Sound And Vision with County Line Runner

County Line Runner’s new single, Wide Eyes, is out this week – and it sees him pair up once again with ex-Coral guitarist, Bill Ryder Jones, who produced the track at Liverpool’s world renowned studio, Parr Street.

In preparation for the launch, we caught up with the Brighton based singer/songwriter, Adam Day, to find out what’s artistically pushing his buttons at the moment.

Here are his Sound and Vision choices:

Bob Dylan – Blonde On Blonde

I could probably choose four or five Dylan records, but Blonde On Blonde was one of the first Dylan records I got into, and is the one I go back to a lot. I heard it was one of the first double albums to be released, and certainly it was one of his most creative writing periods. It’s hard to mention any tracks that stand out more than the others… if you say Visions Of Johanna then you’ve got to mention Sad Eyed Lady Of The Lowlands and I Want You‘ – it just goes on.

Leonard Cohen – Death of a Ladies’ Man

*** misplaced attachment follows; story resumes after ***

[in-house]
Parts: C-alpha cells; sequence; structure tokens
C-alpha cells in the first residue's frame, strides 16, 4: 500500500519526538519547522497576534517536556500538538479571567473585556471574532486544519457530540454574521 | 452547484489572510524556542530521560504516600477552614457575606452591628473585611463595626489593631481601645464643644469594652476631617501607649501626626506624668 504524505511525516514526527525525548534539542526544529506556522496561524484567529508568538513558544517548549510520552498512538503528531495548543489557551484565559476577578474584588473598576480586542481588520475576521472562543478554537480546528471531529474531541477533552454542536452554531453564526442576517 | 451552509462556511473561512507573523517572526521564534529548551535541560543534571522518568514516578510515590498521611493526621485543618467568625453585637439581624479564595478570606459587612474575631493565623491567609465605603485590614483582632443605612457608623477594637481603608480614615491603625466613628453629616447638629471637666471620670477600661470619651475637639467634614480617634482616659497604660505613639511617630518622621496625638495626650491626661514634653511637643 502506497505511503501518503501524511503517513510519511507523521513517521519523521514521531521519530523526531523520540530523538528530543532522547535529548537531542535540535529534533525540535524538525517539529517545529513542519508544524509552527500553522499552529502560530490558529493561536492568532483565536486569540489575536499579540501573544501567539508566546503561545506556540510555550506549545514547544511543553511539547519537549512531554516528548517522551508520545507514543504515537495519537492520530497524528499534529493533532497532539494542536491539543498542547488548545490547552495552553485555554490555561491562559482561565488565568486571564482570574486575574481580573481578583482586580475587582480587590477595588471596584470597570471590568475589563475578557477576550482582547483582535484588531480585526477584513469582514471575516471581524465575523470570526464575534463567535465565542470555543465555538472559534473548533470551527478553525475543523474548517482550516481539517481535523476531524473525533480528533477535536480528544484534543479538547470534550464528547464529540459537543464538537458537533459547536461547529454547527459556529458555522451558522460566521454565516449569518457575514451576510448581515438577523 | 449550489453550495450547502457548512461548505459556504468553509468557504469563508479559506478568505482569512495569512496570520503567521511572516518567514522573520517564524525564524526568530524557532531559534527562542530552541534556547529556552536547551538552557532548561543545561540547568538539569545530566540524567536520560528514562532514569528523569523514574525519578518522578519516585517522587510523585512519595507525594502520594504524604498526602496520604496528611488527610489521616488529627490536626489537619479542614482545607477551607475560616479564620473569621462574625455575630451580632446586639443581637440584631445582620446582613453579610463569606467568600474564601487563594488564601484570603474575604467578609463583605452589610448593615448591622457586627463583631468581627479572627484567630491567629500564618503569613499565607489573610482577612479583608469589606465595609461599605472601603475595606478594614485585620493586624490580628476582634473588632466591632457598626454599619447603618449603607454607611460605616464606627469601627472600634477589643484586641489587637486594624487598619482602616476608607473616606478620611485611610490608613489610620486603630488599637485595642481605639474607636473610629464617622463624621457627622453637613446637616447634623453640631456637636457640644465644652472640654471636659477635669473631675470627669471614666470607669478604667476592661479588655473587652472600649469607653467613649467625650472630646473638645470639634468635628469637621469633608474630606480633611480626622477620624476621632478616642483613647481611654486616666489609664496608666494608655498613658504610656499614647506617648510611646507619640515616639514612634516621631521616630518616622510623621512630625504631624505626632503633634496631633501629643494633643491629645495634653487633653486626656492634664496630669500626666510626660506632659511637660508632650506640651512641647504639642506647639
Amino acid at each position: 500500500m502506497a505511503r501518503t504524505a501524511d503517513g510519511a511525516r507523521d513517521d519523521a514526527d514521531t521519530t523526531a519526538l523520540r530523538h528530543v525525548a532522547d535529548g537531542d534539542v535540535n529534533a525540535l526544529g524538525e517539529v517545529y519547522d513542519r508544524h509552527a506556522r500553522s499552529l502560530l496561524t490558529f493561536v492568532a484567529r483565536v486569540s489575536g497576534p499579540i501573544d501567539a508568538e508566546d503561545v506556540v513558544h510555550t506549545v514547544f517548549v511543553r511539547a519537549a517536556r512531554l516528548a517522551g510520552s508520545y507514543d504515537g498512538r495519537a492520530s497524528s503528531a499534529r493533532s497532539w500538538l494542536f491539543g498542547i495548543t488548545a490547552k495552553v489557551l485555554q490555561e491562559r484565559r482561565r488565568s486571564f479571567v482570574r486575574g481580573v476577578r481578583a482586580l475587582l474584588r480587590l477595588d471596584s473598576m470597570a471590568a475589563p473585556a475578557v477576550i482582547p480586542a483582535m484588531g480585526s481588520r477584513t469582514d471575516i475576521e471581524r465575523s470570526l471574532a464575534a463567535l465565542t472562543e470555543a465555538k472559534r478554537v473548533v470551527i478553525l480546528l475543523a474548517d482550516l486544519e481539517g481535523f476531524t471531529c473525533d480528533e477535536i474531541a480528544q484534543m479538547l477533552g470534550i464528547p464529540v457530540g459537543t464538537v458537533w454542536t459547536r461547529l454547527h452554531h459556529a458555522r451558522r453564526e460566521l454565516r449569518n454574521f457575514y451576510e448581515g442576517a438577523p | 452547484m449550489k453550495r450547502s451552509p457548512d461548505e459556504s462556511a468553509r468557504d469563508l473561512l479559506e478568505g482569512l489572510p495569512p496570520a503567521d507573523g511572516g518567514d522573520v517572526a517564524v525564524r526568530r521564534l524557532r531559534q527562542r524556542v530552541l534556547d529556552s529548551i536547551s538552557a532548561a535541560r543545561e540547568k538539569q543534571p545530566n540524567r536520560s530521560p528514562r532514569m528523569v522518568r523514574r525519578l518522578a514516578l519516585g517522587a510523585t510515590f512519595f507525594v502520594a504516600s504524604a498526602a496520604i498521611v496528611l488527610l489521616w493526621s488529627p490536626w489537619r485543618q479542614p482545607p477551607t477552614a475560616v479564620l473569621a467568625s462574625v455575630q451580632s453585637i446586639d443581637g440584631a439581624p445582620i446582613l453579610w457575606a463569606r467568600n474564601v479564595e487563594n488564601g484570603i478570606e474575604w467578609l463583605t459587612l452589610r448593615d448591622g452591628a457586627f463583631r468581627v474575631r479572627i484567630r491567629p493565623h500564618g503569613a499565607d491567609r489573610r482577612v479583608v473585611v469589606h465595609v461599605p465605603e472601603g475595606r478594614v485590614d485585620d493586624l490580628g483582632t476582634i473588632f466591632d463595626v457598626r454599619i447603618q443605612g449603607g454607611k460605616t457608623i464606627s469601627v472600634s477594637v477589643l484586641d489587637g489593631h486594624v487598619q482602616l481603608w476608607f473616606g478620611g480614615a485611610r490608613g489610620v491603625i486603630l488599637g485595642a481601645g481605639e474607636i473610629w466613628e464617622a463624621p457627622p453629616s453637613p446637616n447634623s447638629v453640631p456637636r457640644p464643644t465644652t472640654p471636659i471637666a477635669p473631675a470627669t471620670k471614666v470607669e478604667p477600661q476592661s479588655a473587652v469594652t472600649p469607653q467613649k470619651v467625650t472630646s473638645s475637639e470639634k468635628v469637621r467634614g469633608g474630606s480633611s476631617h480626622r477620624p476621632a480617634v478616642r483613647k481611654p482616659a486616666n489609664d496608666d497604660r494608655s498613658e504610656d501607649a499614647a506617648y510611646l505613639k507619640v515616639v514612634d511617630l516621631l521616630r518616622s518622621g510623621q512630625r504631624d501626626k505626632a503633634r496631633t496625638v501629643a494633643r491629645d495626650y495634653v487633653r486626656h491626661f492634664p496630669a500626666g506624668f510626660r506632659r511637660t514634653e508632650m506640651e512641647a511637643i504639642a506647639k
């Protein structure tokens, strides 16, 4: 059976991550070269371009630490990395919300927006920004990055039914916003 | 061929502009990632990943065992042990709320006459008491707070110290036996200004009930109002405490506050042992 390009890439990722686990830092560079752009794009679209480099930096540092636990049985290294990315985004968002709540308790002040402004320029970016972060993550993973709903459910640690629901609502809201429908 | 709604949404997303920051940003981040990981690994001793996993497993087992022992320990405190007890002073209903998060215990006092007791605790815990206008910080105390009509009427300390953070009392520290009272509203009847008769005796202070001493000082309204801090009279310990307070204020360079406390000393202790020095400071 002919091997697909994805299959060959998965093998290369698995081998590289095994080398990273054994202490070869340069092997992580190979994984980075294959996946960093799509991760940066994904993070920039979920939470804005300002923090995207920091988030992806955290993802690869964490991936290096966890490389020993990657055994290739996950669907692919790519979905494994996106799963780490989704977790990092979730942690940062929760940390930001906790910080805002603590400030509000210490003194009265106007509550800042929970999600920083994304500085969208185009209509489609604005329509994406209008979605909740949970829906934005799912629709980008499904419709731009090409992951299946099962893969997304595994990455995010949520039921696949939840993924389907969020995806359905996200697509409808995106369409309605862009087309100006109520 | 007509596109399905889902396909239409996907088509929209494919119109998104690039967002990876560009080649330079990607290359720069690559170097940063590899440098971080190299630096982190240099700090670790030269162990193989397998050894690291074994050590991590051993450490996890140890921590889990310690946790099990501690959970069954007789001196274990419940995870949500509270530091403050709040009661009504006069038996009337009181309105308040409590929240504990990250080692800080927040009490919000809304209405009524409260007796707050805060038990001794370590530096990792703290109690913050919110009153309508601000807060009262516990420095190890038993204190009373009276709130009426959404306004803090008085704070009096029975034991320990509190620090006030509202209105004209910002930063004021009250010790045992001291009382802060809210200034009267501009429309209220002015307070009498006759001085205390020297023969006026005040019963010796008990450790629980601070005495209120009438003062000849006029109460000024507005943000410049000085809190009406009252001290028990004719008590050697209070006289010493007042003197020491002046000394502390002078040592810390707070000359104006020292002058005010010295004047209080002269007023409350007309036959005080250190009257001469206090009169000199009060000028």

Yeah, I love this record! Phil Spector produced it and you can tell. It’s not like any other Leonard Cohen records. It’s a complete one off – there’s some amazing songs on there and you get the feeling that he was using bits of his poetry and putting that to the music and testing the water, so to speak, rather than having the songs and lyrics down as one. Memories is unreal- it has that Spector, Motown, Wall of Sound going on, and Cohen totally going for it.

Dr Dre – 2001

I’m pretty much into everything Dre does. I remember listening to things like Doggystyle and The Chronic on my Walkman walking to school and being blown away by them. 2001 is such a great record. For me, you nearly always find better lyrics and storytelling in hip hop than rock or pop.

John Fante – Ask The Dust

John Fante was such a great writer. Ask The Dust is set in Los Angeles during the depression. I think it’s part self biographical, with him taking the part as an Italian/American writer. It’s about love, poverty and identity, and a look into how hard it really was dealing with those things at that time in America.


I guess this is a lot of people’s favourite film. I just love the whole thing: the music, the characters, the locations, the time and the story.

Oasis – Live Forever

Definitely Maybe completely blew my mind when I was a kid, and Live Forever was the one I had on repeat. Even now when I hear it, it still has that magic I felt when I was 13!

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